W.Va. Radio Corp. sues over media rights contract

MORGANTOWN (AP) — West Virginia Radio Corp. wants a judge to stop two companies from participating in West Virginia University’s attempt to award a new contract for multimedia rights to certain athletic events.

The lawsuit, filed last Wednesday in Monongalia County Circuit Court, says North Carolina-based IMG College and West Virginia Media Holdings should not be allowed to bid.

The radio company owned by Morgantown businessman John Raese has said it doesn’t plan to compete for the contract, but it calls the current process a sham.

WVU is rebidding the 12-year contract because a review by the state attorney general’s office found “significant errors and sloppiness” in how a previous deal inked with IMG in January was crafted. The school plans to choose the best new offer by Aug. 5 and announce the winner Aug. 23.

The lawsuit accuses WVU President Jim Clements, the WVU Board of Governors, Athletic Director Oliver Luck, the WVU Foundation, West Virginia Media President Bray Cary and several others of fraud, collusion, breach of fiduciary duty and “palpable abuse of discretion.”

WVU said it doesn’t comment on pending litigation.


John Raese

Neither Cary nor the vice president of West Virginia Media Holdings immediately returned messages Thursday.

Raese cried foul earlier this year when WVU announced it had tentatively declared IMG the winning bidder for the first media rights contract. Attorney General Patrick Morrisey then reviewed allegations of misconduct and concluded that two WVU Board of Governors members shouldn’t have participated in reviewing the original set of bids. However, Morrisey said he found “no evidence of intentional wrongdoing.”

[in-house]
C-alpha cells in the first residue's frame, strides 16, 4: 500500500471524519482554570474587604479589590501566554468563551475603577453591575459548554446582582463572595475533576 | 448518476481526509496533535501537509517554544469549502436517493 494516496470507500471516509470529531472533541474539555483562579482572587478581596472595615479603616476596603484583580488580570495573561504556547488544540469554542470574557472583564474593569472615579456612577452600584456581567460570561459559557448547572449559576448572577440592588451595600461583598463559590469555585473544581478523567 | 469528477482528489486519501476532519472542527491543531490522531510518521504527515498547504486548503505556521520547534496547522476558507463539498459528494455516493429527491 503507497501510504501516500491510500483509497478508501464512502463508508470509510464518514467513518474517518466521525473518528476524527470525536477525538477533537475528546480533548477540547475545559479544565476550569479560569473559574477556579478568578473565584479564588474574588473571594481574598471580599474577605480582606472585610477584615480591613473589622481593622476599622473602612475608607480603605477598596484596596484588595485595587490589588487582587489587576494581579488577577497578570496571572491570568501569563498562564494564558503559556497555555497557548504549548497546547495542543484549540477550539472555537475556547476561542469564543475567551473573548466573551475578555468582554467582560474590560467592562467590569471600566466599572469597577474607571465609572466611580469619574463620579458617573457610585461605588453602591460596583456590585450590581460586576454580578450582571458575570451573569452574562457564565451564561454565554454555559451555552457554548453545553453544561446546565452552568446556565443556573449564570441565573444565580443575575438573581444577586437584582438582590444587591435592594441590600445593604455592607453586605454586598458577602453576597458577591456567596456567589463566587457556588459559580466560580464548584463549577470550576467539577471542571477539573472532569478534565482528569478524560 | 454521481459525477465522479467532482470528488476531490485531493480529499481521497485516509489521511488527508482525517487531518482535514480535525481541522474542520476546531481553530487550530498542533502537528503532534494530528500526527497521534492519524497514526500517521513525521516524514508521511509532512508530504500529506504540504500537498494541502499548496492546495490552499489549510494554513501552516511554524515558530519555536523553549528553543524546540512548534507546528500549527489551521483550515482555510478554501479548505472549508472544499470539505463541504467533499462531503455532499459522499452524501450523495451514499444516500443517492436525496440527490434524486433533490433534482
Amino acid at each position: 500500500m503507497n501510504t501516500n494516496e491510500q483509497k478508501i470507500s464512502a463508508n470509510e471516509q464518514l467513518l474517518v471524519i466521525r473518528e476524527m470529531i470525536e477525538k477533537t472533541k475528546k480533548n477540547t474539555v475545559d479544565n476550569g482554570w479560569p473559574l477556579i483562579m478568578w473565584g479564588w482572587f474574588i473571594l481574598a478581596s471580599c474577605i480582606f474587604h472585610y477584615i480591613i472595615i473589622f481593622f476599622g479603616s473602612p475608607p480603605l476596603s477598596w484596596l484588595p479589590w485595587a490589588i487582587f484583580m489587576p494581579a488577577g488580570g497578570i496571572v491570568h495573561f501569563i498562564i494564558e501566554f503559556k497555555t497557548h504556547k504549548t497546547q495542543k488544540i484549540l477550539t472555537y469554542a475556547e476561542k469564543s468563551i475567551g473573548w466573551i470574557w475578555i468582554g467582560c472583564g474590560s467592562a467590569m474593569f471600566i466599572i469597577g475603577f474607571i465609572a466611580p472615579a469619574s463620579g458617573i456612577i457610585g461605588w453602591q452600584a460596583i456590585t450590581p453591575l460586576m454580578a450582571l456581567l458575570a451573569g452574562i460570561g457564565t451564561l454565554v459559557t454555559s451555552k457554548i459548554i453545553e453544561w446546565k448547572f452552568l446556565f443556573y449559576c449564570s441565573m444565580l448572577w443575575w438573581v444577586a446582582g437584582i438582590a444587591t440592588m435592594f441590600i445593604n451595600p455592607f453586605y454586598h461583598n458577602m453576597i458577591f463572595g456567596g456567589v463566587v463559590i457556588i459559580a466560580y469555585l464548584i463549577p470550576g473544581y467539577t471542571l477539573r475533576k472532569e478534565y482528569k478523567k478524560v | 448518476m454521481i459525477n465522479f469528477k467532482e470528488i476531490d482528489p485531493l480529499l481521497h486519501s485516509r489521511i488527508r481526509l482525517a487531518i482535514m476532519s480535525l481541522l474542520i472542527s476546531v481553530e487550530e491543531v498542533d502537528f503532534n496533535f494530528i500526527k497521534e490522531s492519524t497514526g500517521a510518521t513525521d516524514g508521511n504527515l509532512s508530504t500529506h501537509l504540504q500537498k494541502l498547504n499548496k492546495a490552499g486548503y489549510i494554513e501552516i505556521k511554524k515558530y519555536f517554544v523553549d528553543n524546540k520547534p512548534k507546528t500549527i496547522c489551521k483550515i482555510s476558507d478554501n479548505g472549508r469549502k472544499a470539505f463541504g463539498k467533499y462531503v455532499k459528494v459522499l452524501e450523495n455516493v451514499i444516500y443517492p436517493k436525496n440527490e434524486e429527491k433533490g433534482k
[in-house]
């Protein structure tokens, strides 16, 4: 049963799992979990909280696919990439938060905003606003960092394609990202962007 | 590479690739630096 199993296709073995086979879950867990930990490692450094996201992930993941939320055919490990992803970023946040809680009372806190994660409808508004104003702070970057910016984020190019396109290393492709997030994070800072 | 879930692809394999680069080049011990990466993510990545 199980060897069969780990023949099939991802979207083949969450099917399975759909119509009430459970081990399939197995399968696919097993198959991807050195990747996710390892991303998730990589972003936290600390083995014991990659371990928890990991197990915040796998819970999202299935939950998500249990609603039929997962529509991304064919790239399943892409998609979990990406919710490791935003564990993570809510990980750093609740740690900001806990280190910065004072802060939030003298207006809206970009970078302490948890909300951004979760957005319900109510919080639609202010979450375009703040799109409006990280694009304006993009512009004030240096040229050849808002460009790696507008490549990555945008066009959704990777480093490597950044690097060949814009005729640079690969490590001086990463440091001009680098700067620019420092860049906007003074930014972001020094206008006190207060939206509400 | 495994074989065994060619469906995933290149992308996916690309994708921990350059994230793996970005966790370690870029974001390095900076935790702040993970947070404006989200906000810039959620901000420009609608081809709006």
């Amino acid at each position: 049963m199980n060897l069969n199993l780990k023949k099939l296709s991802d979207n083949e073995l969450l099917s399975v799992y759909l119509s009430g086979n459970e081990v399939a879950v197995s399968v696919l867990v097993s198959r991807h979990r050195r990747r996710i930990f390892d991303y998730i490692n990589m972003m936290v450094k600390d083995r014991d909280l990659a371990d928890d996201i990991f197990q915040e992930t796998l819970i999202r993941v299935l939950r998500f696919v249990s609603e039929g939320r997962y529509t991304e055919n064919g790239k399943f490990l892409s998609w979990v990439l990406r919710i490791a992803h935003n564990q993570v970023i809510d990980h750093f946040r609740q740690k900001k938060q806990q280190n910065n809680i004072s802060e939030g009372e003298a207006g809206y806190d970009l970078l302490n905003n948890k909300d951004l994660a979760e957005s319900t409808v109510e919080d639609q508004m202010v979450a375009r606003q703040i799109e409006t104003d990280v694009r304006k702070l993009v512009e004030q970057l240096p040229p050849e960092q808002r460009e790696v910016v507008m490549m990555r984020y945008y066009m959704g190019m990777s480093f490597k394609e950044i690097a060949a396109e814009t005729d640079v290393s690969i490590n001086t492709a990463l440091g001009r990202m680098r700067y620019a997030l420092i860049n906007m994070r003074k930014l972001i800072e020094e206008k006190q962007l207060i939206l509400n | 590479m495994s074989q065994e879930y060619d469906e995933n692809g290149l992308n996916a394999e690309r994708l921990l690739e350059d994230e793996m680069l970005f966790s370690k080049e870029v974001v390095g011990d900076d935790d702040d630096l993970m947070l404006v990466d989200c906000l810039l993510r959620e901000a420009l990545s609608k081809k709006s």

Luck improperly provided confidential details of the proposed contract with IMG College to board chairman Drew Payne before its public release. Morrisey said Payne’s subsequent comments about the financial terms of the deal were also improper.

WVU suspended talks with IMG after reports that Payne and board member David Alvarez had ties to West Virginia Media, which was angling to subcontract with IMG.

WVU’s broadcast rights are currently handled by the university-operated Mountaineer Sports Network, which works closely with West Virginia Radio.

The 206-page lawsuit claims Luck violated purchasing rules when he chose the consulting firm Rockbridge Sports Group to advise WVU on the first contract.

It also charges that the WVU Foundation violated state charity laws when it effectively forfeited a $5 million loan to West Virginia Media. It says the foundation invested $7.75 million in the company in 2001, and six years later sold its shares for $2.7 million.

Raese, a perennial Republican candidate for U.S. Senate, contends that amounts to an “improper and illegal investment” that let Cary’s company buy stations it otherwise couldn’t have afforded.

His company’s lawsuit also charges that WVU illegally acquired scoreboards for Milan Puskar Stadium, ignoring state rules that require purchases of more than $25,000 to be made through competitive bidding.

The lawsuit demand punitive damages for what it calls “outrageous and scandalous behavior.”

Raese pledges to donate any award to the WVU Foundation “to benefit the WVU Children’s Hospital,” after the deduction of legal fees.

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